High Angle Rope Rescue I

Aims of the Course

The High Angle I Rescue Module provides the student with the necessary insight, theoretical knowledge and technical skills needed to function as a member of a search and rescue team within the High Angle rescue environment.

This High Angle I module should provide students with the necessary knowledge and skills that will act as a foundation for High Angle search and rescue operations that you may be required to perform and forms an integral part of your foundational knowledge when you begin High Angle II.

Course Duration

Rescue should not be attempted by individuals who have not been formally trained. Local Rescue Authorities, Fire Departments, Departments of Defence, Emergency Medical Services, etc. may be able to provide information on High Angle rescue training, practice, and equipment, and organisations that are actively looking for members to employ within their organization. The High Angle 1 module will take between 2 to 3 weeks to complete, this will include theory classes as well practicals which will be carried out in an urban and wilderness setting.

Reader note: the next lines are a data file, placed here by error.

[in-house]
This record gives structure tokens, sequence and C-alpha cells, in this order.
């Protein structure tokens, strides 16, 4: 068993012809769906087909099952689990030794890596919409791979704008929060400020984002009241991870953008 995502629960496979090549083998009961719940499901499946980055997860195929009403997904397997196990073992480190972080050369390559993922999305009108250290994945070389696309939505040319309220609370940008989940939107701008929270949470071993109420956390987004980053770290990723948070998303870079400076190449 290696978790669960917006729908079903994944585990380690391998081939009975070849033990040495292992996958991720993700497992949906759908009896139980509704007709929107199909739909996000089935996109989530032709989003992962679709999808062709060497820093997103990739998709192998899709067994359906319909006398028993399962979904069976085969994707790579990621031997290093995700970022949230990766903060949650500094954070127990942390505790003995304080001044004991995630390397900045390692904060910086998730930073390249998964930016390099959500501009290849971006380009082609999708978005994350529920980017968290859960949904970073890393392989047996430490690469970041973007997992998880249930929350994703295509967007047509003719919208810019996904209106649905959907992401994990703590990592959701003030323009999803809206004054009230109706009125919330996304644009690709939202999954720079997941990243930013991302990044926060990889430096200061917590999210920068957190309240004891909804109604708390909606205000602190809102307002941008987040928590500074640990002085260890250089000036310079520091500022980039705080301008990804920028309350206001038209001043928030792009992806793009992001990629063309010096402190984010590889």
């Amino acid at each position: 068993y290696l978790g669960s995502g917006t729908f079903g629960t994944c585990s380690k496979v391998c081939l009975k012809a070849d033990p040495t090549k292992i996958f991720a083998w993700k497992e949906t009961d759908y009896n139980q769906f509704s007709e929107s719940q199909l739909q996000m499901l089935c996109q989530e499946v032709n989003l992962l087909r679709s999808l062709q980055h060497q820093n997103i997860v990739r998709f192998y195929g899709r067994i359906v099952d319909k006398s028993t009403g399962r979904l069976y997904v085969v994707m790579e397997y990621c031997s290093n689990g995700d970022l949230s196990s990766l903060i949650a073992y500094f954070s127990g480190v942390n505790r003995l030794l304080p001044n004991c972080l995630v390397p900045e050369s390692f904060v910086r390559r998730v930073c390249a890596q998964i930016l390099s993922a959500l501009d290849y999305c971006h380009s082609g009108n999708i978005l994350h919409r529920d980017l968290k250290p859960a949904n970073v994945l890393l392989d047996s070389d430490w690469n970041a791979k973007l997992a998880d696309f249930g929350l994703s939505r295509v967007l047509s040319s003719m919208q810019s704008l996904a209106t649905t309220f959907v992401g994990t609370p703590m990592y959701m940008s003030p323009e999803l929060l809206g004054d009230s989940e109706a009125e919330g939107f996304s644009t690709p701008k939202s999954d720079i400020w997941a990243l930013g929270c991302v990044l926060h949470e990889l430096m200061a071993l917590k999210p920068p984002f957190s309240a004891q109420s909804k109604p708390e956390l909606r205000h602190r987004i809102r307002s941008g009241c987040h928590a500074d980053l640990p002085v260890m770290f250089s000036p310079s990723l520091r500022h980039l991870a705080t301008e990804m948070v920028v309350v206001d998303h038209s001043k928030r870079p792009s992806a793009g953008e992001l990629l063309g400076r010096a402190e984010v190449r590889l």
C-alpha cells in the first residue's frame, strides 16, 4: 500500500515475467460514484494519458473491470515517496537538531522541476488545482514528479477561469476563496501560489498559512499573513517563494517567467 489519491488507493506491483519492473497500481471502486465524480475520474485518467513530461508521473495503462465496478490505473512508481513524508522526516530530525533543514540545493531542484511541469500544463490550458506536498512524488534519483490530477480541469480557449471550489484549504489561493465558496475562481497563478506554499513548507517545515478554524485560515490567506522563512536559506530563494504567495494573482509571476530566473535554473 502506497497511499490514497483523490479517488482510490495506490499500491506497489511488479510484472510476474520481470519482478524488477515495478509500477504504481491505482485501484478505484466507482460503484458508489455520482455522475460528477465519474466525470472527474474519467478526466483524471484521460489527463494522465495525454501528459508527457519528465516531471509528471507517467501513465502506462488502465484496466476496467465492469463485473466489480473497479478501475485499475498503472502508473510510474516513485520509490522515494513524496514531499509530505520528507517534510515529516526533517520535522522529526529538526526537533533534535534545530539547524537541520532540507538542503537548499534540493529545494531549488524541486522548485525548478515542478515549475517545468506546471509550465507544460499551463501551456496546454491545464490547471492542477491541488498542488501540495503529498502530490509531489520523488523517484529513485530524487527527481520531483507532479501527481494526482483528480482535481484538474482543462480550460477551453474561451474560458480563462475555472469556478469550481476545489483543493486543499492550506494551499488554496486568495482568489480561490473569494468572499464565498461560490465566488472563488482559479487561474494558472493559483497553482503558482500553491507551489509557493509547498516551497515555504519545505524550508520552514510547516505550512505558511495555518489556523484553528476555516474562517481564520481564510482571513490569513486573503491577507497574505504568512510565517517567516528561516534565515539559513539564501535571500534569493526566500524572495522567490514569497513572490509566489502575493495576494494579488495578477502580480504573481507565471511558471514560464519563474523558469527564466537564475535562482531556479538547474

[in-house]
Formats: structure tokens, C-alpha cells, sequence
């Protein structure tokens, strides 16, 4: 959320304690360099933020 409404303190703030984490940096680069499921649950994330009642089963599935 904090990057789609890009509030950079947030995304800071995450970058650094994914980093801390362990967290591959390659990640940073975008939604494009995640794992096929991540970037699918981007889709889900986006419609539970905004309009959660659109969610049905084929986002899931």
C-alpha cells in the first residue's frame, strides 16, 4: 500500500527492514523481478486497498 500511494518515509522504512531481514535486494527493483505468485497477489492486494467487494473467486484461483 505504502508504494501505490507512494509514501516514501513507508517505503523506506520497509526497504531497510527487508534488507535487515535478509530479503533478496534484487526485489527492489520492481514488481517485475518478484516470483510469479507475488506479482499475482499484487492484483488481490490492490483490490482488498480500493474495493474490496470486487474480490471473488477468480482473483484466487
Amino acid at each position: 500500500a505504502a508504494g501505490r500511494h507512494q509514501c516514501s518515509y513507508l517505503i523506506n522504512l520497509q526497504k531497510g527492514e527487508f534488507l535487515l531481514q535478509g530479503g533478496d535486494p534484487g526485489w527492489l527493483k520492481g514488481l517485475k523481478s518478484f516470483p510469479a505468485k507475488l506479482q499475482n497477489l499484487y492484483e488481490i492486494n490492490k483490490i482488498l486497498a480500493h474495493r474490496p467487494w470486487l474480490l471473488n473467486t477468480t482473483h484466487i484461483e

Course Description

High Angle is a subset of technical rescue that involves the use of Rope, be it steel or cable rope, or more commonly used nylon, polyester, or other type of rope.  Anchoring includes using specialty anchors, as well as things as simple as a length of chain, cable, rope, or webbing wrapped around a pillar, tree, boulder, or such. They provide the security and a point from which a person or patient can be belayed.

Urban or industrial high angle rescue involves heavier equipment, which is chosen due to the close proximity to cities. Also due to this fact long approaches and lengthy extractions are not required. Wilderness and Cave Rescue generally involve long a long approach to the rescue site, thus lighter weight equipment is desirable and often required, so it can be carried/transported these great distances.

The key to any type of rescue is understanding and identifying the principles which are involved. Once the principles are identified, appropriate techniques or a method, which fits the circumstances, can be determined and applied. These skills make it possible to rescue a patient from a vertical environment, without exposing the rescue professional to the danger or risk of the vertical environment. These techniques involve skills used to rescue an individual from their precarious situation, without sending a rescue professional over the edge or suspending them from the rope and safety equipment.